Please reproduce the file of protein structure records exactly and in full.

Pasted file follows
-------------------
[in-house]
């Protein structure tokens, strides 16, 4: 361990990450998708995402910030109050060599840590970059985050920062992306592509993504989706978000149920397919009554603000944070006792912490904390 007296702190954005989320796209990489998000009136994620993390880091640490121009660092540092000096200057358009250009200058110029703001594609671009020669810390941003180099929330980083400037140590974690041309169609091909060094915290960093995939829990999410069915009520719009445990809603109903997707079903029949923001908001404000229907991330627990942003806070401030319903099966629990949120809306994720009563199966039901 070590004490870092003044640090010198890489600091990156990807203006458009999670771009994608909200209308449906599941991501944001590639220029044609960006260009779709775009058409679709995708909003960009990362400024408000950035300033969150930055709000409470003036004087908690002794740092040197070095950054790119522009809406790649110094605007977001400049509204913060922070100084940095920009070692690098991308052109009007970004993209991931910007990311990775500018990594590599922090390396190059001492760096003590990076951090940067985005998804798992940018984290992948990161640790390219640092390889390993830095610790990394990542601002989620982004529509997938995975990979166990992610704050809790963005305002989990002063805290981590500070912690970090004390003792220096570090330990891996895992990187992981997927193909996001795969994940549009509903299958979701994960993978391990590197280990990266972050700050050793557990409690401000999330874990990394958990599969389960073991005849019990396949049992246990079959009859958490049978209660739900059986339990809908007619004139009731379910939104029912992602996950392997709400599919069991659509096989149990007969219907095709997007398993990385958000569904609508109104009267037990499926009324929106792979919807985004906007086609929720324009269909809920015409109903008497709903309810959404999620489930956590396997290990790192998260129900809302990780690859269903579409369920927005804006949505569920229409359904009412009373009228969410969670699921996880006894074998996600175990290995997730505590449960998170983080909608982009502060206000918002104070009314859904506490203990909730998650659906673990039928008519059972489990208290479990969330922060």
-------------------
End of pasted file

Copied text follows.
[in-house]
């Protein structure tokens, strides 16, 4: 361990990450998708995402910030109050060599840590970059985050920062992306592509993504989706978000149920397919009554603000944070006792912490904390 007296702190954005989320796209990489998000009136994620993390880091640490121009660092540092000096200057358009250009200058110029703001594609671009020669810390941003180099929330980083400037140590974690041309169609091909060094915290960093995939829990999410069915009520719009445990809603109903997707079903029949923001908001404000229907991330627990942003806070401030319903099966629990949120809306994720009563199966039901 070590004490870092003044640090010198890489600091990156990807203006458009999670771009994608909200209308449906599941991501944001590639220029044609960006260009779709775009058409679709995708909003960009990362400024408000950035300033969150930055709000409470003036004087908690002794740092040197070095950054790119522009809406790649110094605007977001400049509204913060922070100084940095920009070692690098991308052109009007970004993209991931910007990311990775500018990594590599922090390396190059001492760096003590990076951090940067985005998804798992940018984290992948990161640790390219640092390889390993830095610790990394990542601002989620982004529509997938995975990979166990992610704050809790963005305002989990002063805290981590500070912690970090004390003792220096570090330990891996895992990187992981997927193909996001795969994940549009509903299958979701994960993978391990590197280990990266972050700050050793557990409690401000999330874990990394958990599969389960073991005849019990396949049992246990079959009859958490049978209660739900059986339990809908007619004139009731379910939104029912992602996950392997709400599919069991659509096989149990007969219907095709997007398993990385958000569904609508109104009267037990499926009324929106792979919807985004906007086609929720324009269909809920015409109903008497709903309810959404999620489930956590396997290990790192998260129900809302990780690859269903579409369920927005804006949505569920229409359904009412009373009228969410969670699921996880006894074998996600175990290995997730505590449960998170983080909608982009502060206000918002104070009314859904506490203990909730998650659906673990039928008519059972489990208290479990969330922060």